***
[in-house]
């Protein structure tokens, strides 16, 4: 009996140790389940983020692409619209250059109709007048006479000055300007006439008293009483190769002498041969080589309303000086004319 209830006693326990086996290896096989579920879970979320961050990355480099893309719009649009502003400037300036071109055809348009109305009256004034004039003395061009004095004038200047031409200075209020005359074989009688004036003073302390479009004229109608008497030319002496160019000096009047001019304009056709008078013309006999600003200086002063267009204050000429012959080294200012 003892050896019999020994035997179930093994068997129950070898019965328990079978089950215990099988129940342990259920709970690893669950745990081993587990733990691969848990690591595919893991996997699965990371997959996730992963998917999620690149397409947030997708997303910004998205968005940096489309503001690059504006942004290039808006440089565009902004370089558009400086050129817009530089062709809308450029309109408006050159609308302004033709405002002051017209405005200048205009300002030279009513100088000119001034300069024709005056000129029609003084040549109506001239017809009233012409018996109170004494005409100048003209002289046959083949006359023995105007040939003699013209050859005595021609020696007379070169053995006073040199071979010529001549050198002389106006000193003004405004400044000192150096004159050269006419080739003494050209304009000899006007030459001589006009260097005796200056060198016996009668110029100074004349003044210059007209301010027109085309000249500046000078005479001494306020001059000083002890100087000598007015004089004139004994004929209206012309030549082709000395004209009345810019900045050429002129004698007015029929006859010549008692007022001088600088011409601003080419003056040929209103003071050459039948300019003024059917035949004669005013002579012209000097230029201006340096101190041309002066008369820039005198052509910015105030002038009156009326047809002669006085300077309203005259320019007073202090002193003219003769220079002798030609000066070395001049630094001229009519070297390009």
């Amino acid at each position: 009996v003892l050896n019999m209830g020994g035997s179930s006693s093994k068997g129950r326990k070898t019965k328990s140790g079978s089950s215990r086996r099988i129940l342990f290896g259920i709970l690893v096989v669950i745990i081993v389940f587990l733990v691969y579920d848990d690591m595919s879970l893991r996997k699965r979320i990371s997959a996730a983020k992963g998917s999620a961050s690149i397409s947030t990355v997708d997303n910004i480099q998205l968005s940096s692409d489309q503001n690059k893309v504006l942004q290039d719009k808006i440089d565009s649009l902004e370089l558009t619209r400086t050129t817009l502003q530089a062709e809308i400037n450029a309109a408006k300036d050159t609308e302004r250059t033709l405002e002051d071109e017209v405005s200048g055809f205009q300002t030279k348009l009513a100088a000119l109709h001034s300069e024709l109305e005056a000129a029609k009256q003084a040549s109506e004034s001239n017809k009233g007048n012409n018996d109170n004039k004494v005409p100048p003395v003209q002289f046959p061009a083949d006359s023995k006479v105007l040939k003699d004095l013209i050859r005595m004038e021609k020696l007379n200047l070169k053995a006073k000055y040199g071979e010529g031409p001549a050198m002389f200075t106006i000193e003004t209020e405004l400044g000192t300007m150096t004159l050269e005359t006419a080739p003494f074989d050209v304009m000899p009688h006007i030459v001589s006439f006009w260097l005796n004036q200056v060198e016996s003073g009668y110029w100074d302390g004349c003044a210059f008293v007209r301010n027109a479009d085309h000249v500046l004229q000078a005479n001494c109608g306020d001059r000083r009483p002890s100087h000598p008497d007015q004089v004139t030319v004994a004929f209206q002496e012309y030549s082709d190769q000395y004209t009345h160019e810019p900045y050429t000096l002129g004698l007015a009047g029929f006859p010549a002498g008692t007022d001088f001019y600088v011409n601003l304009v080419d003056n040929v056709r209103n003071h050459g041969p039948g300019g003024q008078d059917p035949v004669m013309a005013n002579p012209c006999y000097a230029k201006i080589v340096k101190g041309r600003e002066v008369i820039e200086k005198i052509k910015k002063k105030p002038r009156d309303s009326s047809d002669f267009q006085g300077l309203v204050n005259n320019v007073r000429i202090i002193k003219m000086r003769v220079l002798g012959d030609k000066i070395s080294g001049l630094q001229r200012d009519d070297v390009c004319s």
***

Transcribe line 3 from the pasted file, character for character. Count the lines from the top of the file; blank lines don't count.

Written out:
């Amino acid at each position: 009996v003892l050896n019999m209830g020994g035997s179930s006693s093994k068997g129950r326990k070898t019965k328990s140790g079978s089950s215990r086996r099988i129940l342990f290896g259920i709970l690893v096989v669950i745990i081993v389940f587990l733990v691969y579920d848990d690591m595919s879970l893991r996997k699965r979320i990371s997959a996730a983020k992963g998917s999620a961050s690149i397409s947030t990355v997708d997303n910004i480099q998205l968005s940096s692409d489309q503001n690059k893309v504006l942004q290039d719009k808006i440089d565009s649009l902004e370089l558009t619209r400086t050129t817009l502003q530089a062709e809308i400037n450029a309109a408006k300036d050159t609308e302004r250059t033709l405002e002051d071109e017209v405005s200048g055809f205009q300002t030279k348009l009513a100088a000119l109709h001034s300069e024709l109305e005056a000129a029609k009256q003084a040549s109506e004034s001239n017809k009233g007048n012409n018996d109170n004039k004494v005409p100048p003395v003209q002289f046959p061009a083949d006359s023995k006479v105007l040939k003699d004095l013209i050859r005595m004038e021609k020696l007379n200047l070169k053995a006073k000055y040199g071979e010529g031409p001549a050198m002389f200075t106006i000193e003004t209020e405004l400044g000192t300007m150096t004159l050269e005359t006419a080739p003494f074989d050209v304009m000899p009688h006007i030459v001589s006439f006009w260097l005796n004036q200056v060198e016996s003073g009668y110029w100074d302390g004349c003044a210059f008293v007209r301010n027109a479009d085309h000249v500046l004229q000078a005479n001494c109608g306020d001059r000083r009483p002890s100087h000598p008497d007015q004089v004139t030319v004994a004929f209206q002496e012309y030549s082709d190769q000395y004209t009345h160019e810019p900045y050429t000096l002129g004698l007015a009047g029929f006859p010549a002498g008692t007022d001088f001019y600088v011409n601003l304009v080419d003056n040929v056709r209103n003071h050459g041969p039948g300019g003024q008078d059917p035949v004669m013309a005013n002579p012209c006999y000097a230029k201006i080589v340096k101190g041309r600003e002066v008369i820039e200086k005198i052509k910015k002063k105030p002038r009156d309303s009326s047809d002669f267009q006085g300077l309203v204050n005259n320019v007073r000429i202090i002193k003219m000086r003769v220079l002798g012959d030609k000066i070395s080294g001049l630094q001229r200012d009519d070297v390009c004319s």